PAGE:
Japan Cabinet Approves Record Defense Budget in Face of China Threats
(Bloomberg) -- Japan’s cabinet approved a record defense budget plan of about $51.6 billion for the coming year, in what will be the ninth consecutive increase in annual spending amid threats from China and North Korea.
Part of the money is set to go toward adding two Aegis-equipped destroyers. This would eventually bring Japan’s tally to 10 of the sea-based missile interceptors -- making it the largest fleet of the ships in the world after the U.S. Navy’s.
While just 1.7 billion yen ($16.4 million) has been allocated for research into the Lockheed Martin Aegis-equipped missile defense destroyers in the fiscal year starting in April, the ships are likely to cost about $5 billion, according to an estimate by contractors in the Nikkei newspaper.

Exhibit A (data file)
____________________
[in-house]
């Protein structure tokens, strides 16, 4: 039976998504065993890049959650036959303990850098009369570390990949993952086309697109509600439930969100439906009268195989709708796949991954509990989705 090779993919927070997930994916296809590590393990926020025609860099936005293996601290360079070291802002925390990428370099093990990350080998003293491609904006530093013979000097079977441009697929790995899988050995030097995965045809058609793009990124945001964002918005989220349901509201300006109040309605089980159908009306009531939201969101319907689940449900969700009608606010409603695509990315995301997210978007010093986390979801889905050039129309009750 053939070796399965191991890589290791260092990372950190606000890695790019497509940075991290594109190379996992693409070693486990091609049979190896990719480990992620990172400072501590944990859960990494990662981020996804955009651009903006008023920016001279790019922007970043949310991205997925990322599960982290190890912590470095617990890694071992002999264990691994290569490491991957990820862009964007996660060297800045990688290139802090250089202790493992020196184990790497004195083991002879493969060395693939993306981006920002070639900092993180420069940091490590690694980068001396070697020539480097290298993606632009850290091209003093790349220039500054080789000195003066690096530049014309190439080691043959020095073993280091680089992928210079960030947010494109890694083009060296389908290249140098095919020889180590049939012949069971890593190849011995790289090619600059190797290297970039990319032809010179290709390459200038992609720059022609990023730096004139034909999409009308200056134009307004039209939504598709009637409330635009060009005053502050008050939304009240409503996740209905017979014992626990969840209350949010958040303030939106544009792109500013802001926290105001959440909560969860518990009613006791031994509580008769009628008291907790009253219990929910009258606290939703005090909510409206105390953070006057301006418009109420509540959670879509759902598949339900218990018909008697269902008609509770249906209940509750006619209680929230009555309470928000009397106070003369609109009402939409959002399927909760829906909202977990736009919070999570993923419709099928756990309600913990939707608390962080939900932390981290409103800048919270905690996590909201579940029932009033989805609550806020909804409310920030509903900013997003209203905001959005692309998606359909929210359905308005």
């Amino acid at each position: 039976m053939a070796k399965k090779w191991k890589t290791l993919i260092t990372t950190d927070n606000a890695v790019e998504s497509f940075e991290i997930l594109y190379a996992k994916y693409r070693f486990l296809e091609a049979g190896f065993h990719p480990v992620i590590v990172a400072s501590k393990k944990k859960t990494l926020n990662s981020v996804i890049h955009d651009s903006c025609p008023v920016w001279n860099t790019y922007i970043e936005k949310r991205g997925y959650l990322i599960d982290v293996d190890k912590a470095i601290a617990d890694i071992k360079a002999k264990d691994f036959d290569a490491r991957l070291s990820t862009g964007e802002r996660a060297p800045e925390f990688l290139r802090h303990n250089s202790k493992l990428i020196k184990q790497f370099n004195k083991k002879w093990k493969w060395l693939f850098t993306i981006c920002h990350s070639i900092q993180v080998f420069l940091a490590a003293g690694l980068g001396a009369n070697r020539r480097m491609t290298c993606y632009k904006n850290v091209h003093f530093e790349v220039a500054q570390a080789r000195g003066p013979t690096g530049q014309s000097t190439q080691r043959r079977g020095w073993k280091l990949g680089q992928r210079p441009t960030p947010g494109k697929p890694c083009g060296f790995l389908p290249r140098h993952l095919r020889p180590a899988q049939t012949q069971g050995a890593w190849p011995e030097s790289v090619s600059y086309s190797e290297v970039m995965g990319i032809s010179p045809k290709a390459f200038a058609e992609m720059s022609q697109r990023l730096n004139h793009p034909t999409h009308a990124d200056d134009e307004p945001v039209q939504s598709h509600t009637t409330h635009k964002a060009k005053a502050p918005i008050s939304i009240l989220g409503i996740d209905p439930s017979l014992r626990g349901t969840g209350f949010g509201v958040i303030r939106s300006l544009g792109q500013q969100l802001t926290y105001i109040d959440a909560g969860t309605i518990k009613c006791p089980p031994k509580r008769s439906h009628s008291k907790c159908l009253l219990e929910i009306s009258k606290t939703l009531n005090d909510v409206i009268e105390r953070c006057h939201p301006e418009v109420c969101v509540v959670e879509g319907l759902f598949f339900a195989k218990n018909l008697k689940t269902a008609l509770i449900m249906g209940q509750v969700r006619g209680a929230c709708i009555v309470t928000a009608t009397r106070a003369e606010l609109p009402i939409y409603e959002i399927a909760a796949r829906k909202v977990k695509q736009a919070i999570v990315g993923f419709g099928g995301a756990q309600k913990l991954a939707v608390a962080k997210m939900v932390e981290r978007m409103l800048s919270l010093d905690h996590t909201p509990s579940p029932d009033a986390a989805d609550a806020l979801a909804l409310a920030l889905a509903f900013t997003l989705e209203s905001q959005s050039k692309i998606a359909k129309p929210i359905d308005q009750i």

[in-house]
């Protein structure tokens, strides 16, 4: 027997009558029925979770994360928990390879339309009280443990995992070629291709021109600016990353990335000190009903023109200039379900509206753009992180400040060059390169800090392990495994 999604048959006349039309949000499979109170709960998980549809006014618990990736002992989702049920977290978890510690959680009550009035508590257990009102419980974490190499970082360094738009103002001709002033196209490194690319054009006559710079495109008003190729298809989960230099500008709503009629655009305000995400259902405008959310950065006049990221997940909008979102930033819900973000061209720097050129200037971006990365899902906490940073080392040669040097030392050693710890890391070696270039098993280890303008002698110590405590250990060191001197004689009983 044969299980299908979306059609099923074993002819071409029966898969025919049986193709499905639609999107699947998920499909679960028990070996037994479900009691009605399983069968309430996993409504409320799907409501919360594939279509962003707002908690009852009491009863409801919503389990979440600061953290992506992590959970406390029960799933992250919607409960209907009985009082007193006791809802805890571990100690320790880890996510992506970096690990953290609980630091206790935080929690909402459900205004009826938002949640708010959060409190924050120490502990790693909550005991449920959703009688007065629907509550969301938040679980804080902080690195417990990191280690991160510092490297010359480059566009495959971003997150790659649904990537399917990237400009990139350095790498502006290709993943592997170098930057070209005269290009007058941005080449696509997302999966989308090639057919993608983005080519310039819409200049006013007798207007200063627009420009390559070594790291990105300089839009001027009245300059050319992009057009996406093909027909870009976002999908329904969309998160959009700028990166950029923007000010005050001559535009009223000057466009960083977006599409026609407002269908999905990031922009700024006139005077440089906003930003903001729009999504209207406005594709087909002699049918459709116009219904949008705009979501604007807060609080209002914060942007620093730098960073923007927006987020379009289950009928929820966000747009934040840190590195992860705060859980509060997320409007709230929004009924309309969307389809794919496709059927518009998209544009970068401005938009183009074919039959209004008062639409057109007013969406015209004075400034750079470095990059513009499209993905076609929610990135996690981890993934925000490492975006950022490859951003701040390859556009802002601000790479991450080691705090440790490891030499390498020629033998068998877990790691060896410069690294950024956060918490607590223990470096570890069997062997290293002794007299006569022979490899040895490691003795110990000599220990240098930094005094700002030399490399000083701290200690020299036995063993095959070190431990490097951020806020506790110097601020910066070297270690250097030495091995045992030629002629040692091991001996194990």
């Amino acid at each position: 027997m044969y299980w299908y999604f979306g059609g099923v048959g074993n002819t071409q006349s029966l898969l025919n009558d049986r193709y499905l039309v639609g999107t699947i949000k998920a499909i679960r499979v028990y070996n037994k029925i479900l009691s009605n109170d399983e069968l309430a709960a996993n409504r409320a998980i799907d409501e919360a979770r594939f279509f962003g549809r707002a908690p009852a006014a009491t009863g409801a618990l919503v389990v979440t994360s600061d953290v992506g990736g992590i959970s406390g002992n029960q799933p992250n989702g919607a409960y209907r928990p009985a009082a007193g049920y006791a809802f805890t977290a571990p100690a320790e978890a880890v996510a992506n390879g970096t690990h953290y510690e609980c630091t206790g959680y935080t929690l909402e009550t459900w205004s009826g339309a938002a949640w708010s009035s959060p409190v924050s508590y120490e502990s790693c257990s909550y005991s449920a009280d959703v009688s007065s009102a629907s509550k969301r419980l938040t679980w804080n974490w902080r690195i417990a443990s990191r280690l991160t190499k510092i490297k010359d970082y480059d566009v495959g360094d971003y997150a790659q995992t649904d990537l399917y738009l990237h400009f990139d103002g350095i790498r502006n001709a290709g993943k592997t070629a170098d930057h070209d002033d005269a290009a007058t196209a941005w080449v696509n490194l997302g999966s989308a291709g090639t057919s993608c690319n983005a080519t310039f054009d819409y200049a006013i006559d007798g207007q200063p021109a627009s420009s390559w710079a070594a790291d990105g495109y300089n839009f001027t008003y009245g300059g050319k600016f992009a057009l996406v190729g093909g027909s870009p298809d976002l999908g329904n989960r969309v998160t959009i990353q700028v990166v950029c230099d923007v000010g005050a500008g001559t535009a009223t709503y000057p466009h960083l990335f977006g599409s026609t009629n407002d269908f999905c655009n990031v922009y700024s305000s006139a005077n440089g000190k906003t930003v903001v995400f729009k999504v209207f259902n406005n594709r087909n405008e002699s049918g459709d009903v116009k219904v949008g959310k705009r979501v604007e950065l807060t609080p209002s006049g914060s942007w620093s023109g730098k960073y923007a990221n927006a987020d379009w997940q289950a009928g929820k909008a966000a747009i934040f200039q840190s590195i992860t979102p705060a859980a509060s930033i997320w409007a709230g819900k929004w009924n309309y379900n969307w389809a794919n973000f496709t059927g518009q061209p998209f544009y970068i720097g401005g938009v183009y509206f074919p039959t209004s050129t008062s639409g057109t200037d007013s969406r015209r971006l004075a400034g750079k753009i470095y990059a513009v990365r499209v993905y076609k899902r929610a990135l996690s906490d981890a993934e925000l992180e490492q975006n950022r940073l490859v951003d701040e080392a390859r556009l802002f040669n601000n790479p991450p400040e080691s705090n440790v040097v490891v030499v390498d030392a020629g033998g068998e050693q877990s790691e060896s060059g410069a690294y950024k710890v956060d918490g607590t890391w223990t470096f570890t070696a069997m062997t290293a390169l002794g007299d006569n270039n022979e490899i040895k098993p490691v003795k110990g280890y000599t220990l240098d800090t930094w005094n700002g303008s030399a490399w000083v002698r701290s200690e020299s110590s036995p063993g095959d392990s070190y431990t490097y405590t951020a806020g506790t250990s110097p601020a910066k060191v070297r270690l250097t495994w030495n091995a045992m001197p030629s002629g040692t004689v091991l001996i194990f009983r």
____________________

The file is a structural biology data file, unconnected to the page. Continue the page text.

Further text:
The ships come after Japan scrapped plans for a land-based Aegis missile defense system earlier this year amid local concerns about safety. North Korea, which sees Japan as a mortal enemy, since last year has unveiled a new arsenal of quick-strike, solid-fuel ballistic missiles, including rockets capable of delivering a nuclear warhead to most of its neighbor, weapons experts have said.
The draft budget marks a 0.5% increase from the previous fiscal year, Kyodo News reported. The document must be approved by parliament before coming into effect.
Japan will also develop a new, longer-range surface-to-ship missile, in a move that comes as its warships and those from China have sailed near each other off uninhabited East China Sea islands claimed by both nations. Some 33.5 billion yen will go toward work on the missile, which has been criticized by some as a potential infringement of Japan’s pacifist constitution.
Limited by its pacifist constitution, Japan relies heavily on the U.S. for nuclear deterrence, but has often come under pressure to do more for its own defense.
Development of the country’s next-generation fighter plane will account for 57.6 billion yen of the budget.
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